Are You Ovulating?
Trying to get pregnant but just aren't sure when to time things? Knowing when you ovualte is key to getting that successful pregnancy test. And the key to knowing when you ovulate? By paying attention to your body and getting a little bit of help from ovulation predictor kits.
Record Your BBT
It is highly recommended that you keep a daily record of your basal body temperature or BBT (your temperature when you wake up in the morning) and the texture of your cervical mucus. You need to chart your cycle for a few months so you can recognize your pattern and have a better chance of predicting your most fertile days.
How to check your temperature
When you ovulate, your body starts to provide a fertile environment for conception. As a result, your body temperature will rise. On the first day of your period, start keeping track of your temperature with a basal body thermometer. This will show minute changes in your temperature. Take your basal body temperature at the same time every morning if you can. When you have done this, mark it down.
It's helpful to chart your temperature for a few months so you can see whether there's a pattern to your cycle. If you're sick or fail to take your temperature immediately upon awakening, any pattern you find may be inaccurate. Thermometers that remember the last reading are helpful if you tend to go back to sleep after taking your temperature. Fertility software can come in handy when it comes to interpreting your temperature charts.
Check Your LH Surge
Another sign that you are ovulating is when your Luteneizing Hormone surges. Ovulation midstream tests are a popular and easy way to detect the LH surge in your urine.
Monitor Your Sodium Chloride Ions
A popular new way to detect the fertile days during your cycle is by monitoring your body's production of sodium chloride ions. Throughout your menstrual cycle, your body produces differing levels of sodium chloride ions. Approximately six days before ovulation, levels of these ions will surge. You can detect this surge by wearing an apparatus known as the OV Watch.
This watch-like device is worn snugly against the skin and measures the amount of ions released in your perspiration. You must wear this watch for at least six hours a day from Day 1 of your menstrual period. It is recommended that you wear the watch while you are sleeping. Every 30 minutes, the OV watch will record the level of ions released from your skin. Up to 12 readings a day will be recorded. Each morning, read the results on your OV Watch. The watch will inform you of four fertile days just before you ovulate, of your ovulation date, and of one fertile day after ovulation.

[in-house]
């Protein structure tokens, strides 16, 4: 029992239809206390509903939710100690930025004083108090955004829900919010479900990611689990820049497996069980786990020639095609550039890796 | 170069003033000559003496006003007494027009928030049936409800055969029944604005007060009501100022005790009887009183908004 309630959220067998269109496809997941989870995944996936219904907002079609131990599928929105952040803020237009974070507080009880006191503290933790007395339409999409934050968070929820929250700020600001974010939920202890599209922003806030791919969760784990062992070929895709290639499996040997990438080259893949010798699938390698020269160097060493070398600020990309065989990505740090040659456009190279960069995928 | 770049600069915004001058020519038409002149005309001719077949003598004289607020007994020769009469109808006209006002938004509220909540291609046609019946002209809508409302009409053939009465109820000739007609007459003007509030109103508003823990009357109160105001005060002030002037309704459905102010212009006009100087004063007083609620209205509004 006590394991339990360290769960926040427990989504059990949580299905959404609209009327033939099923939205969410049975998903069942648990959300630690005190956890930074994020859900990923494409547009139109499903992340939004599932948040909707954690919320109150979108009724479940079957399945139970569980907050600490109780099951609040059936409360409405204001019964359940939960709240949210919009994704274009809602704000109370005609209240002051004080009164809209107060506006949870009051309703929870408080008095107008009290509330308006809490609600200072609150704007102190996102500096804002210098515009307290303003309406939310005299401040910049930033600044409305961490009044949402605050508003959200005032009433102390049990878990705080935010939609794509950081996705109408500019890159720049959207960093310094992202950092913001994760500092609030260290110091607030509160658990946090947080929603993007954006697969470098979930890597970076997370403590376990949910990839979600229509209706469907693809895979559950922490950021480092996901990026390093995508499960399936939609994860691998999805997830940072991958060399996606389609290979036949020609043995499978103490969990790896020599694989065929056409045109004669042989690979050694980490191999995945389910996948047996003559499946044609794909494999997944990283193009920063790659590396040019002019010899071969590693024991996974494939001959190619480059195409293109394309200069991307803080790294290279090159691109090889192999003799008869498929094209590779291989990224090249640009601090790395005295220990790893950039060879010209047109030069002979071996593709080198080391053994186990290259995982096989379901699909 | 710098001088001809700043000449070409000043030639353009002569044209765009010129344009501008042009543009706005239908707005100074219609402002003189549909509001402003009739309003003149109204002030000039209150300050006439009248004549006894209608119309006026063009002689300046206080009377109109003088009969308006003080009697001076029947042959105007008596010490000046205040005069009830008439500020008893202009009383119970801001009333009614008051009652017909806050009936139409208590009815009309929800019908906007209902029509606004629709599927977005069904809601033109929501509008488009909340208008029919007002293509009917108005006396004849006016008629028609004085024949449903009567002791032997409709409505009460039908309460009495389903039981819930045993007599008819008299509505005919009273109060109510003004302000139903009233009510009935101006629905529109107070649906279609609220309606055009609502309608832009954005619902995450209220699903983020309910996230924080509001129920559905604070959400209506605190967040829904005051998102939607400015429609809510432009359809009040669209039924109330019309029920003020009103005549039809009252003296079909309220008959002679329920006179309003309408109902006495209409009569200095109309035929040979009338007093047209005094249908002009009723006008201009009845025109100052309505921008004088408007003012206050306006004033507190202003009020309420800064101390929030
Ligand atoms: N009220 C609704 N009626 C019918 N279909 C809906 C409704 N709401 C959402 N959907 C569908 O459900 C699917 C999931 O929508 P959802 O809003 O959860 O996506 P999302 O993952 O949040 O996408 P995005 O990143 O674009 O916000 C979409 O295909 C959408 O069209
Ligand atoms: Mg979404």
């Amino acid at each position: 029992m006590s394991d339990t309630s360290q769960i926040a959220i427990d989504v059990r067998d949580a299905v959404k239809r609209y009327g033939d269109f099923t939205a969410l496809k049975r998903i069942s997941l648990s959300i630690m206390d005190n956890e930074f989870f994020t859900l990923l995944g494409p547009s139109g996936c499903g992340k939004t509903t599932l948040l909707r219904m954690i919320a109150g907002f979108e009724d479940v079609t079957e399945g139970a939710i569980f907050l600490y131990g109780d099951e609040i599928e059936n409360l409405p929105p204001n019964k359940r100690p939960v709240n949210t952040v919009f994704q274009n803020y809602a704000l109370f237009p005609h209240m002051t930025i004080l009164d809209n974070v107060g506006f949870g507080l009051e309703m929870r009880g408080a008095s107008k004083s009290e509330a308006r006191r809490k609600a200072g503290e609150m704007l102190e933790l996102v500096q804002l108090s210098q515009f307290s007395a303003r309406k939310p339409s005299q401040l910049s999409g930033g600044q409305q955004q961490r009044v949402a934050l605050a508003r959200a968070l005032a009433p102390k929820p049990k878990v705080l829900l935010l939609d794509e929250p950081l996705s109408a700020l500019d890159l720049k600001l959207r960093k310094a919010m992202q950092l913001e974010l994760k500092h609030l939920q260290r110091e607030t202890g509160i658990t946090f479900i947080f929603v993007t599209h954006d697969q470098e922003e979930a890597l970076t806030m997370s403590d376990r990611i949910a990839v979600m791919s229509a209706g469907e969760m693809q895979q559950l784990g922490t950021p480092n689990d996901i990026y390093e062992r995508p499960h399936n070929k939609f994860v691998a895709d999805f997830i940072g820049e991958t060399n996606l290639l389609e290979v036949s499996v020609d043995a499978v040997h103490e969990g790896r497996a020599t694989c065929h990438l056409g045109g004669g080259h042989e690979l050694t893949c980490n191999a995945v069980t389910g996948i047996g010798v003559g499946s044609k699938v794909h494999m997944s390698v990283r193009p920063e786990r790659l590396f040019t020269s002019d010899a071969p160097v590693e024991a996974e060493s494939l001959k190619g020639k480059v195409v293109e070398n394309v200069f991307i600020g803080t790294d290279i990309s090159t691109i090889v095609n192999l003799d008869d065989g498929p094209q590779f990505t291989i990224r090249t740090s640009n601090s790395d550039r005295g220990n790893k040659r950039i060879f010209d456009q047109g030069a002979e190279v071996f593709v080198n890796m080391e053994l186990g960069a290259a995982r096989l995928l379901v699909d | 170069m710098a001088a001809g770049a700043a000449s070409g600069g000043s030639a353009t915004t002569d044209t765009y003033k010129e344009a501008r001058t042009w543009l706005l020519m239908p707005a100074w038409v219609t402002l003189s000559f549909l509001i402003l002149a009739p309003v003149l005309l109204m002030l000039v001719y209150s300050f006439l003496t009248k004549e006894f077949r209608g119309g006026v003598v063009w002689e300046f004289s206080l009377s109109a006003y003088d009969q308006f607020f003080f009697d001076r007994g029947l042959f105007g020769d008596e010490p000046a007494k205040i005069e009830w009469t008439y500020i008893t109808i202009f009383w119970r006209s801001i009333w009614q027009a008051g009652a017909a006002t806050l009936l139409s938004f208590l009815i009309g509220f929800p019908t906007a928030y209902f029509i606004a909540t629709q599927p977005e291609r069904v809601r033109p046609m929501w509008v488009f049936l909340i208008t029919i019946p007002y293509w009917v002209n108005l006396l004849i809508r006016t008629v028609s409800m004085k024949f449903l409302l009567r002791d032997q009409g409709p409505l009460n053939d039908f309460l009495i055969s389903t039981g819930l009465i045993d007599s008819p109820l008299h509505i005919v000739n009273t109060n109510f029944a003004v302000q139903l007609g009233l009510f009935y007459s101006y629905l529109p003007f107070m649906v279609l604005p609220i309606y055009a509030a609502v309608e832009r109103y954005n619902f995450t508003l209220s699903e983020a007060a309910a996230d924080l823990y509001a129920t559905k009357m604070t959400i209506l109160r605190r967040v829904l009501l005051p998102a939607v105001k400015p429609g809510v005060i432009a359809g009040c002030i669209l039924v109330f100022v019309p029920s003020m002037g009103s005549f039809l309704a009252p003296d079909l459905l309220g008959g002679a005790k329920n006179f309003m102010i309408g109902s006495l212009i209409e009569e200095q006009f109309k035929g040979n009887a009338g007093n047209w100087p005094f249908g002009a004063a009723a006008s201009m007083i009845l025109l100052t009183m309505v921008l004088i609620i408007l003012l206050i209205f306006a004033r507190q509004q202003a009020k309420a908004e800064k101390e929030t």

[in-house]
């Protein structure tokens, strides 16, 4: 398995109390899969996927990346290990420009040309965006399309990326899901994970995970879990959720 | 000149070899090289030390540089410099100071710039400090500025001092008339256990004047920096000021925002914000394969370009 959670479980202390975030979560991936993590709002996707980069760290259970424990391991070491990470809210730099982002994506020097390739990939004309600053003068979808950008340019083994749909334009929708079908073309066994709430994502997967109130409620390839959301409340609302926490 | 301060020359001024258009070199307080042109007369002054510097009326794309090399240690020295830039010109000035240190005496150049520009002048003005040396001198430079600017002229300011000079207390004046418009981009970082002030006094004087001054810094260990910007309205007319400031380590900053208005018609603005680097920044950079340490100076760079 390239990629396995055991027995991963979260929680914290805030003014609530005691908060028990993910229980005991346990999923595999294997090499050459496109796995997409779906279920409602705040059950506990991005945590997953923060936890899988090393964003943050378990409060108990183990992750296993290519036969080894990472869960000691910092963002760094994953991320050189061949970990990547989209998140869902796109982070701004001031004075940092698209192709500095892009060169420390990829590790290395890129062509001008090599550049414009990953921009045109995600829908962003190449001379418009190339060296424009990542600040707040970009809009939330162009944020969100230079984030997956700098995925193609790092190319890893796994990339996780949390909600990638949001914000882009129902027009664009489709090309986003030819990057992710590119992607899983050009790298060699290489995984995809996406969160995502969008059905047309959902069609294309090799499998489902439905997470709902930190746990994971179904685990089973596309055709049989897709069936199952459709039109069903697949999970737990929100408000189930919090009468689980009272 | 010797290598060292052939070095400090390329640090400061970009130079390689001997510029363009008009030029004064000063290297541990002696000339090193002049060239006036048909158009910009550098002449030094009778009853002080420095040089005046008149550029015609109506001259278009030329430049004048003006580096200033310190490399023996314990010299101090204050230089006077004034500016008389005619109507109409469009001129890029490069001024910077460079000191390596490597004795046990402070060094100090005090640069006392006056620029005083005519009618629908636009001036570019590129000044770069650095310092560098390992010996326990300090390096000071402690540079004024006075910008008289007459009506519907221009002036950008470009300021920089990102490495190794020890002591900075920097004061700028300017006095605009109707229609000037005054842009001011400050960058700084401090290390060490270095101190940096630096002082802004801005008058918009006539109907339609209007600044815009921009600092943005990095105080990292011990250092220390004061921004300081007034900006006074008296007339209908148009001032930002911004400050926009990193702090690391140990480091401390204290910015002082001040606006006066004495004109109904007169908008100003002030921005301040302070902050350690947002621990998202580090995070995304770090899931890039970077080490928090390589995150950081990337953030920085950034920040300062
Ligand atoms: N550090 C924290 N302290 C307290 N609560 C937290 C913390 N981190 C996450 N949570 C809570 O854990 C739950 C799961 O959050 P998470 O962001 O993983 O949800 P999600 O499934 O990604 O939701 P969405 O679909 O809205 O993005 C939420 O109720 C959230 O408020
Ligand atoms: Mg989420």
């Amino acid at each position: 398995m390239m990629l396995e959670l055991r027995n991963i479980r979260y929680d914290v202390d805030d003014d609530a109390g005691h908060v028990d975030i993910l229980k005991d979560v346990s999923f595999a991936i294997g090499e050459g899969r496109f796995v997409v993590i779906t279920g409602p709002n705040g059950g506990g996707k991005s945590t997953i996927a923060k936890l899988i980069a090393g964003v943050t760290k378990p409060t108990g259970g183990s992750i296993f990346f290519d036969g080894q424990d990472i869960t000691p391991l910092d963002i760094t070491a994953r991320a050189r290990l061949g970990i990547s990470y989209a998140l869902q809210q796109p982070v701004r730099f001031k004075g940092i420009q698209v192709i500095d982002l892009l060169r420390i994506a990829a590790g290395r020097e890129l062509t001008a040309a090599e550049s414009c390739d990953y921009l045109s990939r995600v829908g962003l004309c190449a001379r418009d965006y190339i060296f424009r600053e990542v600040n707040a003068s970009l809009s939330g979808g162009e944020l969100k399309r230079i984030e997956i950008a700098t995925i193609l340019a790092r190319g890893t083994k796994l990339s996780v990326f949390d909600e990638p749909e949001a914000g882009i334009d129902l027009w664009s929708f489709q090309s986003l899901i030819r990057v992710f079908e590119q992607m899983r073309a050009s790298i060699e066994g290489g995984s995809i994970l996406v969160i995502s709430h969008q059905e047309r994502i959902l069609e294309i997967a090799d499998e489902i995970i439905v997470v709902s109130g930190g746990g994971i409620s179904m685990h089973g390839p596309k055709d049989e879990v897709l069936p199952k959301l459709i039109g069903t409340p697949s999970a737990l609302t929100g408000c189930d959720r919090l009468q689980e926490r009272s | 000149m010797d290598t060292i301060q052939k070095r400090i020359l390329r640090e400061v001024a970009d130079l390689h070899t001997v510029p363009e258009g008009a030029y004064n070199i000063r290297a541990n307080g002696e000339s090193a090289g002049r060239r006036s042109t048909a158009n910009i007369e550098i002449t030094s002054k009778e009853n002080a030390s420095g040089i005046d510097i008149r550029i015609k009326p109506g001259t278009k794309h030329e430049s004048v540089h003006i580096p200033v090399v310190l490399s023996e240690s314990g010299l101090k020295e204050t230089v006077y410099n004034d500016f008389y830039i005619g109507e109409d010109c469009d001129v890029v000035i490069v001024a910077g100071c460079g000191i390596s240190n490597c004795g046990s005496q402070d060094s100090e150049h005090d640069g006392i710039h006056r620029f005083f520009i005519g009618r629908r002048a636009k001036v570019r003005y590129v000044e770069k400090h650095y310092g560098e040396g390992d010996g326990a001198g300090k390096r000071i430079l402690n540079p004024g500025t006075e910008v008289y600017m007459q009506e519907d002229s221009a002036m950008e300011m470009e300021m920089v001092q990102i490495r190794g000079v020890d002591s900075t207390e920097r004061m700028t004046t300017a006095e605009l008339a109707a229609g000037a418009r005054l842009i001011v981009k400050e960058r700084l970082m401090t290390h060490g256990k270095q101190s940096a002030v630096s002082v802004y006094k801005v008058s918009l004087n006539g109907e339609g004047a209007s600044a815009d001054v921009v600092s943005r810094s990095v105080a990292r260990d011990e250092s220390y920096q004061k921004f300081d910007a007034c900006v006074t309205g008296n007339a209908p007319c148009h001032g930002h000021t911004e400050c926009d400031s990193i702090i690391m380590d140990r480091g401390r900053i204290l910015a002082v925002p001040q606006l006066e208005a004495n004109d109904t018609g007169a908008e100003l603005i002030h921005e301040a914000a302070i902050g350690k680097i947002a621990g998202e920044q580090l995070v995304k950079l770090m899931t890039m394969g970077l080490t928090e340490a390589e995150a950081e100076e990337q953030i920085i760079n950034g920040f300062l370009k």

How to Check Your Cervical Mucus
There are three ways to do this. Using toilet paper, or your fingers, wipe across the opening of your vagina. Wearing a panty liner can also help in the collection of mucus. Lastly, you can try inserting a finger into your vagina. Note the consistency of your discharge. You may also want to monitor its texture throughout the day. Read more on Monitoring your Cervical Mucus.
|What is Cervical Mucus? |
There are many different types of vaginal discharge, one of which is cervical mucus. The type of mucus your body produces provides clues to your fertility. You can check your cervical mucus using either your fingers or toilet paper. On days when you're not fertile, the mucus from your cervix is either light or sticky (about the same texture as sticky rice). During the few days leading up to ovulation, when you're most fertile, you'll have more discharge - clear and slippery with the consistency of raw egg white. It should also be stretchy. You are most fertile on the last day you notice cervical mucus of this kind. It usually happens either the day before, or the day of, ovulation.
The change in volume and texture of your cervical mucus is due to the increase in estrogen levels that accompanies ovulation. After ovulation, progesterone abruptly suppresses the peak mucus and the mucus pattern continues with sticky mucus for a day or two, and then returns to dryness. Clomid changes cervical mucus patterns on an individual basis, so you might have to get used to a new pattern in terms of buildup of mucus and interpretations of peak mucus.
How to Check Your Cervical Mucus
There are 3 ways you can do this: using toilet paper or your fingers across the opening of your vagina, wearing a panty liner (which is sometimes hard to detect) or inserting your finger into your vagina. Chart its consistency. You may also want to monitor its texture throughout the day.
When the Two Coincide, It's Time!
If your mucus looks and feels like egg white at the same time your BBT has increased, you are ovulating. This is your time to start making babies.